INTERSTROKE: Global Study Finds 10 Risk Factors Explain Almost 90% of Stroke Risk

May 05, 2014

MELBOURNE, AUSTRALIA — A large case-control study of stroke has identified a number of modifiable risk factors that explain approximately 90% of the population-attributable risk, with hypertension being the most important risk factor. The other risk factors that contribute most to the risk of stroke include lipid levels, physical inactivity, smoking, and diet.

In addition, larger waist-to-hip ratios, a history of diabetes, increased alcohol intake, psychosocial stress and/or depression, and cardiac causes all contribute to stroke.

The findings, if they sound familiar, are from the INTERSTROKE study, a study that was presented here at the World Congress of Cardiology 2014 Scientific Sessions . These new results are in line with the first phase of the INTERSTROKE study presented and published four years ago. Whereas the first feasibility phase of the case-control study included just 6000 patients from 22 countries, this second phase includes more than 27 011 individuals, including 13 604 with stroke and 13 407 age- and sex-matched controls. Patients were recruited from centers in North America; Western, Central, and Northern Europe; the Middle East; South America; China, South and Southeast Asia; and Africa.

Presenting the results, Dr Martin O'Donnell (Population Health Research Institute, Hamilton, ON) said the purpose of the study is to help identify regional variations in the importance of various risk factors for stroke. The present analysis, which is still preliminary, did show there was variation in the population-attributable risk for all 10 risk factors for all types of stroke, but more than 87% of the risk of stroke could be explained by these 10 risk factors.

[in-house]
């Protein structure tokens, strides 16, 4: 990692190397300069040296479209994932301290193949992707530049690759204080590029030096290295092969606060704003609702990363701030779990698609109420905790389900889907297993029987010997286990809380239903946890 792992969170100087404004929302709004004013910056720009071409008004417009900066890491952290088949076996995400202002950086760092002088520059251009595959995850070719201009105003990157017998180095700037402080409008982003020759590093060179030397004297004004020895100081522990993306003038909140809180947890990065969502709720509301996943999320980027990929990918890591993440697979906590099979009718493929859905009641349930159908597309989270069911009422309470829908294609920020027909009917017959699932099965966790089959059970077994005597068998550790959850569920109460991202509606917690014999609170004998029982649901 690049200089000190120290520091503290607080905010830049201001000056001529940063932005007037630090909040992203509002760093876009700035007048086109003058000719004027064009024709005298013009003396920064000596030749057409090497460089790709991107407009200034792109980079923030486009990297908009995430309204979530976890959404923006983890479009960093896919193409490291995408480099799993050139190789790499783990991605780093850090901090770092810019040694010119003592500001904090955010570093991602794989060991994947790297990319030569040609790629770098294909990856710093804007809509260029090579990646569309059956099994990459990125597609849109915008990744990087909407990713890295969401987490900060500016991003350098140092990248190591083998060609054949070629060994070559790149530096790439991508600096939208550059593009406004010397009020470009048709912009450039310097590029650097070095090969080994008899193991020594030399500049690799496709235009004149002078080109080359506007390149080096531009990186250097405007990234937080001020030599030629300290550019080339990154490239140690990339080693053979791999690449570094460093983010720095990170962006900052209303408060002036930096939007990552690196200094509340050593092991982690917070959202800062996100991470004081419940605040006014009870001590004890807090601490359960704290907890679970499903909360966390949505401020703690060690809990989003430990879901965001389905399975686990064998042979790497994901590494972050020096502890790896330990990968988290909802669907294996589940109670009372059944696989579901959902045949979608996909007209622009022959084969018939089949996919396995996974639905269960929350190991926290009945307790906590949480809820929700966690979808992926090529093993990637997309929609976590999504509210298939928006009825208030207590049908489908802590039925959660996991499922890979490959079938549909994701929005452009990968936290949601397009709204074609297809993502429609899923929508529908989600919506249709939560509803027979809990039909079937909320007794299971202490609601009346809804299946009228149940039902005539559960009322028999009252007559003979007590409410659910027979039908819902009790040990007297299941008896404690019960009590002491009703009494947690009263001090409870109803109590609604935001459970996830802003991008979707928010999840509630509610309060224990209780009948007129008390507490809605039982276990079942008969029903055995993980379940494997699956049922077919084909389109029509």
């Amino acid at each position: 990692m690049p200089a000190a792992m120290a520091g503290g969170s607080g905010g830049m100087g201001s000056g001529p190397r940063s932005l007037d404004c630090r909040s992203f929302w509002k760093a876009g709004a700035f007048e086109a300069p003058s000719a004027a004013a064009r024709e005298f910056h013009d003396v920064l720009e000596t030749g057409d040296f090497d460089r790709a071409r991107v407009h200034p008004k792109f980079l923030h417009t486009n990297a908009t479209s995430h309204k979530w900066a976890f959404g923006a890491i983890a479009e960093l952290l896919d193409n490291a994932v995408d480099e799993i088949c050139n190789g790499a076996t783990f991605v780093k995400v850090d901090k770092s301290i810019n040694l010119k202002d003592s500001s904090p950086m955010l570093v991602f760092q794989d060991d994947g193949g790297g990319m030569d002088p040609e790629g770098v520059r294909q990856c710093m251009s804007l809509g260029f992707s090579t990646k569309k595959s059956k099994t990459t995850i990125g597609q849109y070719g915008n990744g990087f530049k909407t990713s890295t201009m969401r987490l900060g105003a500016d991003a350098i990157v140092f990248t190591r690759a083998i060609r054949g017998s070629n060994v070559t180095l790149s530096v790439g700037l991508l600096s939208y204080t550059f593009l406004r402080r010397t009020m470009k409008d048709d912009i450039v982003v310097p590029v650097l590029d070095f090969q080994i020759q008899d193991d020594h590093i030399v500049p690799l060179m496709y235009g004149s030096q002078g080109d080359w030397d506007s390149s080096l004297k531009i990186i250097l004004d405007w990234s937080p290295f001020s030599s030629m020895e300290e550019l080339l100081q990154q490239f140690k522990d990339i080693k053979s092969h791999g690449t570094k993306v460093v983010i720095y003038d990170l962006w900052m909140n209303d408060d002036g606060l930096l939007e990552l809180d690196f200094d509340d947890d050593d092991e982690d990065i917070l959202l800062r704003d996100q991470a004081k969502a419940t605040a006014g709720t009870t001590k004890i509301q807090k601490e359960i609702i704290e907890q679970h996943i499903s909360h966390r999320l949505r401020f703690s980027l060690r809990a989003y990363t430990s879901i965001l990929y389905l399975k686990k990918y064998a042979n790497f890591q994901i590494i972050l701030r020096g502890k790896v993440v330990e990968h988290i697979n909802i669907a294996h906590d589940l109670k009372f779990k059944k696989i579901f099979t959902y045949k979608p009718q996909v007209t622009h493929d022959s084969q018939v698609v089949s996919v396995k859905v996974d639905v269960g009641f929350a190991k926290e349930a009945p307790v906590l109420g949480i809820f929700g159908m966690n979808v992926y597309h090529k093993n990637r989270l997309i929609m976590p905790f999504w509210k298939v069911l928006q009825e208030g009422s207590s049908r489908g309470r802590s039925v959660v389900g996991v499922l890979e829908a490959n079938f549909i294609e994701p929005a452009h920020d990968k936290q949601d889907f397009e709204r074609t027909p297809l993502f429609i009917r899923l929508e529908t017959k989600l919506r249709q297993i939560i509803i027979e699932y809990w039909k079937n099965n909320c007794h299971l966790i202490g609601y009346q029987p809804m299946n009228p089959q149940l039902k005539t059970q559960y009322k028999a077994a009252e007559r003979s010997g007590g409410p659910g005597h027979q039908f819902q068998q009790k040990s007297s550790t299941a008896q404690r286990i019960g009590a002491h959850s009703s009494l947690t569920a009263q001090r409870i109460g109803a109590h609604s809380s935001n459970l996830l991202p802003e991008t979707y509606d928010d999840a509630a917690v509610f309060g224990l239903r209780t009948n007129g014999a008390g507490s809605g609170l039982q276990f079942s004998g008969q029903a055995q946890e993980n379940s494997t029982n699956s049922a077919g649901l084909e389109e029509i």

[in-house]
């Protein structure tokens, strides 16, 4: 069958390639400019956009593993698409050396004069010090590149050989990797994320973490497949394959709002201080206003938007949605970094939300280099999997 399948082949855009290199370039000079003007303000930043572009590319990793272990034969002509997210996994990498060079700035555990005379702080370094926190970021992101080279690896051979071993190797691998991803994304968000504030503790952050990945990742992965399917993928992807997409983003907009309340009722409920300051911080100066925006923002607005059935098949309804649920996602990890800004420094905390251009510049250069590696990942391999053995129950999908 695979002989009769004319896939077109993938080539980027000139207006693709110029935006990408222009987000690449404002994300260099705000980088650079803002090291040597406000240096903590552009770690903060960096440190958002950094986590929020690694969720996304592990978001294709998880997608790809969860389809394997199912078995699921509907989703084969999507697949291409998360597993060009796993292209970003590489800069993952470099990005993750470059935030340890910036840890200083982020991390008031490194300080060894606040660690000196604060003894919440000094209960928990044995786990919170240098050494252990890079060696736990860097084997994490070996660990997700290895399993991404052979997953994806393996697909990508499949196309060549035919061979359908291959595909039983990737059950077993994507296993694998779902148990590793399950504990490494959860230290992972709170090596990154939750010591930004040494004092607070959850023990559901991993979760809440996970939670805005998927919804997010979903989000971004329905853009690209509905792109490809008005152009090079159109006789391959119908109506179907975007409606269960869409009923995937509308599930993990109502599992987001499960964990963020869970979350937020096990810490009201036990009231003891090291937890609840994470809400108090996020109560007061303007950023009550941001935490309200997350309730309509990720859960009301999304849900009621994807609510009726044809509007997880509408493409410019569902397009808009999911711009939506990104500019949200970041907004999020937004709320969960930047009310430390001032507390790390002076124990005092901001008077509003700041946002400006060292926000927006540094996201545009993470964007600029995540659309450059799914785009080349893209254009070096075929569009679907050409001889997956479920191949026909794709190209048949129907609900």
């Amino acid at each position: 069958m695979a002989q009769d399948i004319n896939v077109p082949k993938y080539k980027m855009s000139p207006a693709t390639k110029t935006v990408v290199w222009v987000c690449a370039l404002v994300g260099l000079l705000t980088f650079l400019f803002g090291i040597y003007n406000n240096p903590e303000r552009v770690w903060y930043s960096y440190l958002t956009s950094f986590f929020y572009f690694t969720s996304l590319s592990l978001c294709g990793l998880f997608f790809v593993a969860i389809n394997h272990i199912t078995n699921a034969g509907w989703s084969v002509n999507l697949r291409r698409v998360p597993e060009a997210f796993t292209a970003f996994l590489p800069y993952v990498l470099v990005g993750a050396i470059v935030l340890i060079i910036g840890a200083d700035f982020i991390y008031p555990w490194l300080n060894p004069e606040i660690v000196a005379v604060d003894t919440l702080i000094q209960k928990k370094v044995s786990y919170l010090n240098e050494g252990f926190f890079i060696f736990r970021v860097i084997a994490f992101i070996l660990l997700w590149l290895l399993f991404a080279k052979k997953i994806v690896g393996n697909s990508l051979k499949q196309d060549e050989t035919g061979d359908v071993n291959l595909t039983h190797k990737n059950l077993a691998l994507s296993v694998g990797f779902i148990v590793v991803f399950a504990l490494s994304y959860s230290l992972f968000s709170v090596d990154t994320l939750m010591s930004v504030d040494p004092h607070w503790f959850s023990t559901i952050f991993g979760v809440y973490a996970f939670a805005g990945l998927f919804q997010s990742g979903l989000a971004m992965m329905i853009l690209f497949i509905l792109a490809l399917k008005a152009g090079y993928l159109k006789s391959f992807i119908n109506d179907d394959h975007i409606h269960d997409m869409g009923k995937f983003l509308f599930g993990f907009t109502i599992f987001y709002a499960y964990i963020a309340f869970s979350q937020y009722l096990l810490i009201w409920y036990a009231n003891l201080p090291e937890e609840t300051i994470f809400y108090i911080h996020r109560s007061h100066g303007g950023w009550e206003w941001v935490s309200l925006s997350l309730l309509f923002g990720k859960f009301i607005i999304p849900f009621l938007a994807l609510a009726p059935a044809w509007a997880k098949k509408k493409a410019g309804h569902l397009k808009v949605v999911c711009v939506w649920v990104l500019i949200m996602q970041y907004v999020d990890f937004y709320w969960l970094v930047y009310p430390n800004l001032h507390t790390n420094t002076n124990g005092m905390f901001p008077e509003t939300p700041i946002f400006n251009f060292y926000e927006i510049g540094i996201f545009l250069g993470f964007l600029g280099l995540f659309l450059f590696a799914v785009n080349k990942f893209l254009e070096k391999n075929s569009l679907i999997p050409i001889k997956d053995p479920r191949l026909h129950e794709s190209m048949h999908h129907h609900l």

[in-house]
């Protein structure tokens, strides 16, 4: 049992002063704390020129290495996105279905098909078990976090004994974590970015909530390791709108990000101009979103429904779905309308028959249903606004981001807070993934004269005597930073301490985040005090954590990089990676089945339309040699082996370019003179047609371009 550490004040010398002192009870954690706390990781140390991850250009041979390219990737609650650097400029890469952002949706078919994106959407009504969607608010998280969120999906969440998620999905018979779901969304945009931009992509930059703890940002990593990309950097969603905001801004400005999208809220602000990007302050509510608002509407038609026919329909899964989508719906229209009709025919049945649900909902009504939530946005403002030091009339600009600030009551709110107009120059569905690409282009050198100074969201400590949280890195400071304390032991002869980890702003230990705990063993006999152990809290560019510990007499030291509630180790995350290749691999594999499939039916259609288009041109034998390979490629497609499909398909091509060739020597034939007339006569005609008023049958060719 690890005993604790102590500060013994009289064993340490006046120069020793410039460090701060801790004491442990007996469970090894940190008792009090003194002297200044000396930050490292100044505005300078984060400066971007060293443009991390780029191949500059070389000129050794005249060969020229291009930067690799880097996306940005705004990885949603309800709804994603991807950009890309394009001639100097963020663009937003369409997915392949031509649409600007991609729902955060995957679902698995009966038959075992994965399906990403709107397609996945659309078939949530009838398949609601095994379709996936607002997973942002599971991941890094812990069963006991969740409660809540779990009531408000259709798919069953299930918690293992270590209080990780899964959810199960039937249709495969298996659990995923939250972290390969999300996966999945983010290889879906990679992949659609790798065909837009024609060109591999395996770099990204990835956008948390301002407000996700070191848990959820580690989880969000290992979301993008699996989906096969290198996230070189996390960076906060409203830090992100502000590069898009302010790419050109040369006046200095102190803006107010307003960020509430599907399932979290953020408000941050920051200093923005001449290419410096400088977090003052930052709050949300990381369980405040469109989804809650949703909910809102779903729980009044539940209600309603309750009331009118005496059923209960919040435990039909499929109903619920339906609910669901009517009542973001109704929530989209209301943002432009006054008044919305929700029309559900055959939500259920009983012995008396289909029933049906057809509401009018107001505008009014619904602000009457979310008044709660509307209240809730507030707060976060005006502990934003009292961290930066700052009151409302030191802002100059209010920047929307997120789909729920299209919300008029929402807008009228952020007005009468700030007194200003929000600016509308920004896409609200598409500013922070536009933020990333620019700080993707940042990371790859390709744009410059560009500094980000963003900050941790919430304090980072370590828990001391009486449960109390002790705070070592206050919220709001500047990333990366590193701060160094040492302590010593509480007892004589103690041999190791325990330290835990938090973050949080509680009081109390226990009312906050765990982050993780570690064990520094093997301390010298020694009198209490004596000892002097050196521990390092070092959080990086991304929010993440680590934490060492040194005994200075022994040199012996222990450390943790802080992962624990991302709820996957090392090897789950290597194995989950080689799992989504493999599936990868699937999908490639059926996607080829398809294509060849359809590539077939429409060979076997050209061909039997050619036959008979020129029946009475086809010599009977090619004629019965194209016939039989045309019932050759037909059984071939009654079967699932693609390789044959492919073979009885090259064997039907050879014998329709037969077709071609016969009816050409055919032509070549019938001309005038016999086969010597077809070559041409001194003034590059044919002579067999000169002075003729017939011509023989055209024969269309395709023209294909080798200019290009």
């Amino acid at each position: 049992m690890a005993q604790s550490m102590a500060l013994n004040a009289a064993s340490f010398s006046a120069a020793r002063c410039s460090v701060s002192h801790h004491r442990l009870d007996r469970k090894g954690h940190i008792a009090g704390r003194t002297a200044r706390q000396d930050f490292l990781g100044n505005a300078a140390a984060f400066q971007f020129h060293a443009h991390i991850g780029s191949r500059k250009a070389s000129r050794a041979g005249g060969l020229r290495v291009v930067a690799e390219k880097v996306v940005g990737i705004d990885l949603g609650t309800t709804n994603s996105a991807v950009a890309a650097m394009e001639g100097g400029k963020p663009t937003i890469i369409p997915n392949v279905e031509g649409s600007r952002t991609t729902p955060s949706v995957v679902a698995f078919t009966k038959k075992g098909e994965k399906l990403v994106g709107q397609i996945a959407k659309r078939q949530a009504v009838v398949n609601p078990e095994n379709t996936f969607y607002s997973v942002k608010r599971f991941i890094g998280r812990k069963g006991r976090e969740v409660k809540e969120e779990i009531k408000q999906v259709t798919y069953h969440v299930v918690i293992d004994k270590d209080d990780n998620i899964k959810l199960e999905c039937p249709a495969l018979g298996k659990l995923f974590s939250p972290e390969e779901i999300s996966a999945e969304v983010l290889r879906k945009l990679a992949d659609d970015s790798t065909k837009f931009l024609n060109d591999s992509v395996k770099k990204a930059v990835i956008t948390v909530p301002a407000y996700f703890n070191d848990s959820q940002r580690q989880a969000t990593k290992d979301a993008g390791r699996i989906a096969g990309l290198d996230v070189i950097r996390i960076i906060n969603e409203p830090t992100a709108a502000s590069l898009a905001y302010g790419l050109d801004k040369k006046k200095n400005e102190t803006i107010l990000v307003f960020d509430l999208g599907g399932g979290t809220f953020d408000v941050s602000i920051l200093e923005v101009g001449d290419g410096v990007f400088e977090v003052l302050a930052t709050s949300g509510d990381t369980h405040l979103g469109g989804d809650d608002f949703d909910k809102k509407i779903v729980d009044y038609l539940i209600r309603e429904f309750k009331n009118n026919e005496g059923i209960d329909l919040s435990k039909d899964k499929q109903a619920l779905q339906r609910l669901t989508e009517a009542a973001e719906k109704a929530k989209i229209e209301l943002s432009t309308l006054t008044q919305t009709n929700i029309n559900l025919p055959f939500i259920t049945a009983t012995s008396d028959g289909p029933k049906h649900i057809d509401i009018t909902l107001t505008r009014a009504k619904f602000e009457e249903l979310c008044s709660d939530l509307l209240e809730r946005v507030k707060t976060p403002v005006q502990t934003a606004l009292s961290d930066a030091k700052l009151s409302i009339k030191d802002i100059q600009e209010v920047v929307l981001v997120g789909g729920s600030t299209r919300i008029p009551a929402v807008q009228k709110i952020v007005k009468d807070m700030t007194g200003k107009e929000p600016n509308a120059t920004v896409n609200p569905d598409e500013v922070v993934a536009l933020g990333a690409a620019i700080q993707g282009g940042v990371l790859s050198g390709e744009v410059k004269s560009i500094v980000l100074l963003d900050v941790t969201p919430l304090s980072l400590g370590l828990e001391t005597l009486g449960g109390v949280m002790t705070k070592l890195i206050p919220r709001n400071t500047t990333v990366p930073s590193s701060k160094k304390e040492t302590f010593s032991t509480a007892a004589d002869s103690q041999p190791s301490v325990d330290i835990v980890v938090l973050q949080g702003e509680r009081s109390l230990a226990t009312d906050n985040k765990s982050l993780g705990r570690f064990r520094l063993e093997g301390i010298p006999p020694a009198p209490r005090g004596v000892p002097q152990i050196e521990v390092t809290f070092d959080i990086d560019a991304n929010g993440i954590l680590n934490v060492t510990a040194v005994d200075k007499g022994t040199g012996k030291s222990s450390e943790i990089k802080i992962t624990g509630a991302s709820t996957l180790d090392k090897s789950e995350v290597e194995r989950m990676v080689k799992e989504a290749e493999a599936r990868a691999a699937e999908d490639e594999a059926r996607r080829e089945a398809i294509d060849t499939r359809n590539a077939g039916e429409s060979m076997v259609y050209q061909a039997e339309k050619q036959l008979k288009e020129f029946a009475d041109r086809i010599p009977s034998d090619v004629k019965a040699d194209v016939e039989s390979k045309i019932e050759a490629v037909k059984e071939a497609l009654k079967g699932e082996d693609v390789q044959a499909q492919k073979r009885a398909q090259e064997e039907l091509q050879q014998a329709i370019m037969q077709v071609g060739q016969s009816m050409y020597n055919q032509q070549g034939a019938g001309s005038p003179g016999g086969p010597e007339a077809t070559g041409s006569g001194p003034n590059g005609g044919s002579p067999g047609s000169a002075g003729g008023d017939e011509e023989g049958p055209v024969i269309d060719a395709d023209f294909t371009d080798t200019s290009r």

"One aspect that's interesting is that this study helps us understand the genetic contributions to stroke," O'Donnell told heartwire . "The days of us thinking that genetics would have a large main effect, that it would be up there with lipids, is untrue. Likely, genetics have a modifying effect. If you carry a certain polymorphism, you're more prone to blood-pressure effects. To truly tease out these multiple risk factors, we need vary large sample sizes. We conducted this study so that we could answer such pivotal questions."

The average age of patients in INTERSTROKE is 62 years, but there were 1559 individuals younger than 45 years of age. In terms of stroke subtype, there were 10 349 ischemic strokes and 3039 intracerebral hemorrhages.

Regarding the risk factors for ischemic stroke, those who had a clinical event were three times more likely to have hypertension compared with controls and were twice as likely to have an elevated apolipoprotein B/apolipoprotein A1 (apoB/A1) ratio. In addition, cardiac causes were also a risk factor for ischemic stroke. Current smoking, obesity, poor diet, and physical inactivity, among others, were also associated with an increased risk of ischemic stroke.

Regarding intracerebral hemorrhage, those who had an event were nearly eight times more likely to have hypertension compared with controls. Current smoking, obesity, poor diet, alcohol binges, and psychosocial stress were also more significantly common among those with an intracerebral hemorrhage compared with controls.

To heartwire , O'Donnell said INTERSTROKE allows researchers and clinicians to get a better handle on the risk factors for intracerebral hemorrhage, something that wasn't fully understood before. He cautioned that the data still need to be analyzed further and noted that investigators completed the study only in March. The researchers plan to investigate the risk factors in more depth—for example, analyzing hemoglobin A1c levels instead of just a history of diabetes and teasing out the dietary risk scores better—and will publish these data when they are available.

"The key is that studies like this, in stroke, can be done, with the perseverance of the investigators," said O'Donnell. "They did this because they wanted to do something about stroke, wanted to put it on the map." The massive undertaking of the INTERSTROKE investigators gives them confidence that the risk factors identified are not skewed toward any particular population but instead representative of a global population, he added.

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